Making Noise

September 16, 2011 at 6:59 am (Attachment Parenting)

I have the opportunity this weekend to attend a professional training with Dr. Gordon Neufeld, author of one of my favorite parenting books, Hold On to Your Kids.  Last night’s presentation was called “Raising Resilient Kids: helping children thrive in stressful times.”  It was excellent and engaging and struck a personal chord with me.

One thing Dr. Neufeld said that said was that when it comes to emotional expression, kids who are making the most “noise” turn out to be the ones who are the most well-adjusted.  He said we often confuse “upset and crying” as “not resilient enough,” and we think we need to toughen kids up with stricter parenting or harsher discipline.  When actually, the opposite is true.

Kids who are expressing their feelings are changing their brains to be more adaptive to futile situations.  The brain will develop a plasticity to be able to work around emotional adversity.  It’s when they don’t let those tears of frustration and anger flow that kids begin to put up walls to protect themselves;  they’re defended, as opposed to resilient.

Well, that was good to hear!  I guess when JJ grows up, he will be THE most resilient person in the world.  Because right now at age 5, he is absolutely a kid who makes the most noise when met with futility.  JJ lets everyone know just how upset he is, and doesn’t hold anything back.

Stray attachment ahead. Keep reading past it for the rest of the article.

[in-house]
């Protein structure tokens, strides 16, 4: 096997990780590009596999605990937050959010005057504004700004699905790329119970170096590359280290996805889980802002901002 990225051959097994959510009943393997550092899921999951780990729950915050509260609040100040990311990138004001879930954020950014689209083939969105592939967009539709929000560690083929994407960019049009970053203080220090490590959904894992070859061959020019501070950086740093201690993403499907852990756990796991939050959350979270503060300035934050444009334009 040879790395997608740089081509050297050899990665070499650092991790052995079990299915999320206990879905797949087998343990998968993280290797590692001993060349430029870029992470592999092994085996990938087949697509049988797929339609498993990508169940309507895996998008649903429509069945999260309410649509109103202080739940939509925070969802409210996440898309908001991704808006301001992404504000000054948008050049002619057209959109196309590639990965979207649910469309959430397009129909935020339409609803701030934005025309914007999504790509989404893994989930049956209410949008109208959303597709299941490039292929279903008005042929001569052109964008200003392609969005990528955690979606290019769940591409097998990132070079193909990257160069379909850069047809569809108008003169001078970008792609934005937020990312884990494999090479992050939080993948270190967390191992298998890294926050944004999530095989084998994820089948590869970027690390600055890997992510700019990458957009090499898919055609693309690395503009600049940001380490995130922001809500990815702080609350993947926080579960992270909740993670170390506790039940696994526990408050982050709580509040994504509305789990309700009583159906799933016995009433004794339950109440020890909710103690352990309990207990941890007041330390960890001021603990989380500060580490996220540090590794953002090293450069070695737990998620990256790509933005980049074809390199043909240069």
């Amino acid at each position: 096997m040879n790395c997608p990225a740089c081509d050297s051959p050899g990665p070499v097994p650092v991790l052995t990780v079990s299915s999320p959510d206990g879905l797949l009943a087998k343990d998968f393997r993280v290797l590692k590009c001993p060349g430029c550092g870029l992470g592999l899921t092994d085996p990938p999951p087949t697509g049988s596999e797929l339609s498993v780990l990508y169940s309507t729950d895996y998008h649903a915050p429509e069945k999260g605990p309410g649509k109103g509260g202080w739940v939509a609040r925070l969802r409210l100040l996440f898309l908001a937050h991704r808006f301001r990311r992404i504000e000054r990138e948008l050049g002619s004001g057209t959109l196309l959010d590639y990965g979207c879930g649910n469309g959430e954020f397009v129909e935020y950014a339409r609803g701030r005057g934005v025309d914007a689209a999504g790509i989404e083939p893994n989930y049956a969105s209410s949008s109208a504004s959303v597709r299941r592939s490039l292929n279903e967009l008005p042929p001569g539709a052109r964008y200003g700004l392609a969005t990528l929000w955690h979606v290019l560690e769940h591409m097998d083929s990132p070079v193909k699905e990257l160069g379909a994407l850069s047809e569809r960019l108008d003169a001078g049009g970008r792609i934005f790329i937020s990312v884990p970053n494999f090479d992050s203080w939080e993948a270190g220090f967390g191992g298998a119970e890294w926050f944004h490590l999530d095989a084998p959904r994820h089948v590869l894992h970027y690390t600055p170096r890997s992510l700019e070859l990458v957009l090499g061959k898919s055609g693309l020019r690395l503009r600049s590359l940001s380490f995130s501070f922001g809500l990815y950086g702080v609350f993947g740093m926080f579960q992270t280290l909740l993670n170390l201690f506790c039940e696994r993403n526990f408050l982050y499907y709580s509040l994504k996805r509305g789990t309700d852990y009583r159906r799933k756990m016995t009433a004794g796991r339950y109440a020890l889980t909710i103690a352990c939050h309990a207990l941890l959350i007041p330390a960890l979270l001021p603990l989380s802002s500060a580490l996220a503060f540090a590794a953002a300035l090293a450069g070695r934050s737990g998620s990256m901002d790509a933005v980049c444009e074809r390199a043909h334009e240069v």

Trying to make something work that does’t?  Grunts, growls, tears and yelling

Trying to avoid failing?  Anger, frustration, and more tears

Not being the best or winning at everything?  Oh, this always ends in screaming and sobbing

Not getting his way?  Tears for sure

But he only fully expresses himself with me and John, never with his teachers.  He might be having a terrible time at Kidsworld, frustrated with other kids or games they’re playing that day, but the teachers never know it.  When I pick him up, the emotions start pouring out even as he begins his walk over to me.  Because our secure relationship allows him to feel safe enough to do this.

So the tears are not, in fact, evidence of spoiled behavior; they’re the very things that are making him strong.

Futility was met in a game of mini-golf.

6 Comments

  1. change5553 said,

    Kelly, Ii think there is another aspect to what you describe–especially since you say he doesn’t express so much emotion with his teachers. I call this a sign of excellent parenting. You have created an atmosphere where he feels safe to express his frustration and emotions–and then expresses the skills he has learned in public. Thanks for sharing this. 🙂 Jane

    • Kelly said,

      I appreciate hearing that. It gets hard sometimes to be on the reciving end of so many strong emotions at home, but it is becoming clear that the behavioral skills ARE getting there. Thanks, Jane!

  2. ginger said,

    oh my, thank you a million times over for just reframing what I’ve worried about for years.

    • Kelly said,

      Ginger, I think it’s a common fear of all paents with emotional children…will this ever change? Will they ever be able to control themselves? I am confident the answer is YES! Yes they will, and as long as we give them room to grow into their emotions, they’ll be the most well-adjusted of us all! 🙂

  3. Aria Baker said,

    Another great post, Kelly. This topic has been front and center for us for a couple of years.

    • Kelly said,

      Thanks Aria! I think it will continue to be for us, too…

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